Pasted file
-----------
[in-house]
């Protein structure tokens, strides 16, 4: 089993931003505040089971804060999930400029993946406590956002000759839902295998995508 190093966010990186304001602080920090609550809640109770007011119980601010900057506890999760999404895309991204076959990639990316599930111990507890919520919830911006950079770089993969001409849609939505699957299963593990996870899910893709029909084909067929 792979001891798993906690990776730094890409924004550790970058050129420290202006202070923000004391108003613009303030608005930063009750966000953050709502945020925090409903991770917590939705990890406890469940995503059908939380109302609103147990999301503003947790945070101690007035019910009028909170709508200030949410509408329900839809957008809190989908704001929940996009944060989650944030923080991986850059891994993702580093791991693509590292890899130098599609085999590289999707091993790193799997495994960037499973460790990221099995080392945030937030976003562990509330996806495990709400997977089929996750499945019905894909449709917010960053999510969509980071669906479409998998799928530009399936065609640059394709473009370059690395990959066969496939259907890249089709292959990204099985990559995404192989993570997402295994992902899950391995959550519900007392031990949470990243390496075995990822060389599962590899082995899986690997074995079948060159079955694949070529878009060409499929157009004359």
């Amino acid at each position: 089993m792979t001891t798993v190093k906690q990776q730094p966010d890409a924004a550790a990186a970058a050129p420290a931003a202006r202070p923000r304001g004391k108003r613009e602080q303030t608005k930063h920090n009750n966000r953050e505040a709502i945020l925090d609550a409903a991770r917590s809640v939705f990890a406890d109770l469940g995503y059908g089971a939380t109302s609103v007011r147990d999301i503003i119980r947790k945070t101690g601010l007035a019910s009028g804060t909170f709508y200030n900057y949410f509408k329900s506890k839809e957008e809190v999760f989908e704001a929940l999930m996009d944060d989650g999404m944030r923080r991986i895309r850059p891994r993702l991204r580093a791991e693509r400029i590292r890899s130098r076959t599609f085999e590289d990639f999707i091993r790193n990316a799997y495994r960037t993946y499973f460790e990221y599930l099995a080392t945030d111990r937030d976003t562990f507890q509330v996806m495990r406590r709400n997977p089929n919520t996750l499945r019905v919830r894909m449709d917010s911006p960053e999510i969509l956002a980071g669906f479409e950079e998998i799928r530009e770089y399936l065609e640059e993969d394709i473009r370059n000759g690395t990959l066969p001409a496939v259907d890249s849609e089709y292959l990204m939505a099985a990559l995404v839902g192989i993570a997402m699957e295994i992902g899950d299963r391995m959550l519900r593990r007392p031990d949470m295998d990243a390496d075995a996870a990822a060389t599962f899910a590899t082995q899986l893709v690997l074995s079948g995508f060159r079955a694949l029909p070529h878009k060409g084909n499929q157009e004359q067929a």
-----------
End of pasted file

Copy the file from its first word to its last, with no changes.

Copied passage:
[in-house]
């Protein structure tokens, strides 16, 4: 089993931003505040089971804060999930400029993946406590956002000759839902295998995508 190093966010990186304001602080920090609550809640109770007011119980601010900057506890999760999404895309991204076959990639990316599930111990507890919520919830911006950079770089993969001409849609939505699957299963593990996870899910893709029909084909067929 792979001891798993906690990776730094890409924004550790970058050129420290202006202070923000004391108003613009303030608005930063009750966000953050709502945020925090409903991770917590939705990890406890469940995503059908939380109302609103147990999301503003947790945070101690007035019910009028909170709508200030949410509408329900839809957008809190989908704001929940996009944060989650944030923080991986850059891994993702580093791991693509590292890899130098599609085999590289999707091993790193799997495994960037499973460790990221099995080392945030937030976003562990509330996806495990709400997977089929996750499945019905894909449709917010960053999510969509980071669906479409998998799928530009399936065609640059394709473009370059690395990959066969496939259907890249089709292959990204099985990559995404192989993570997402295994992902899950391995959550519900007392031990949470990243390496075995990822060389599962590899082995899986690997074995079948060159079955694949070529878009060409499929157009004359």
């Amino acid at each position: 089993m792979t001891t798993v190093k906690q990776q730094p966010d890409a924004a550790a990186a970058a050129p420290a931003a202006r202070p923000r304001g004391k108003r613009e602080q303030t608005k930063h920090n009750n966000r953050e505040a709502i945020l925090d609550a409903a991770r917590s809640v939705f990890a406890d109770l469940g995503y059908g089971a939380t109302s609103v007011r147990d999301i503003i119980r947790k945070t101690g601010l007035a019910s009028g804060t909170f709508y200030n900057y949410f509408k329900s506890k839809e957008e809190v999760f989908e704001a929940l999930m996009d944060d989650g999404m944030r923080r991986i895309r850059p891994r993702l991204r580093a791991e693509r400029i590292r890899s130098r076959t599609f085999e590289d990639f999707i091993r790193n990316a799997y495994r960037t993946y499973f460790e990221y599930l099995a080392t945030d111990r937030d976003t562990f507890q509330v996806m495990r406590r709400n997977p089929n919520t996750l499945r019905v919830r894909m449709d917010s911006p960053e999510i969509l956002a980071g669906f479409e950079e998998i799928r530009e770089y399936l065609e640059e993969d394709i473009r370059n000759g690395t990959l066969p001409a496939v259907d890249s849609e089709y292959l990204m939505a099985a990559l995404v839902g192989i993570a997402m699957e295994i992902g899950d299963r391995m959550l519900r593990r007392p031990d949470m295998d990243a390496d075995a996870a990822a060389t599962f899910a590899t082995q899986l893709v690997l074995s079948g995508f060159r079955a694949l029909p070529h878009k060409g084909n499929q157009e004359q067929a």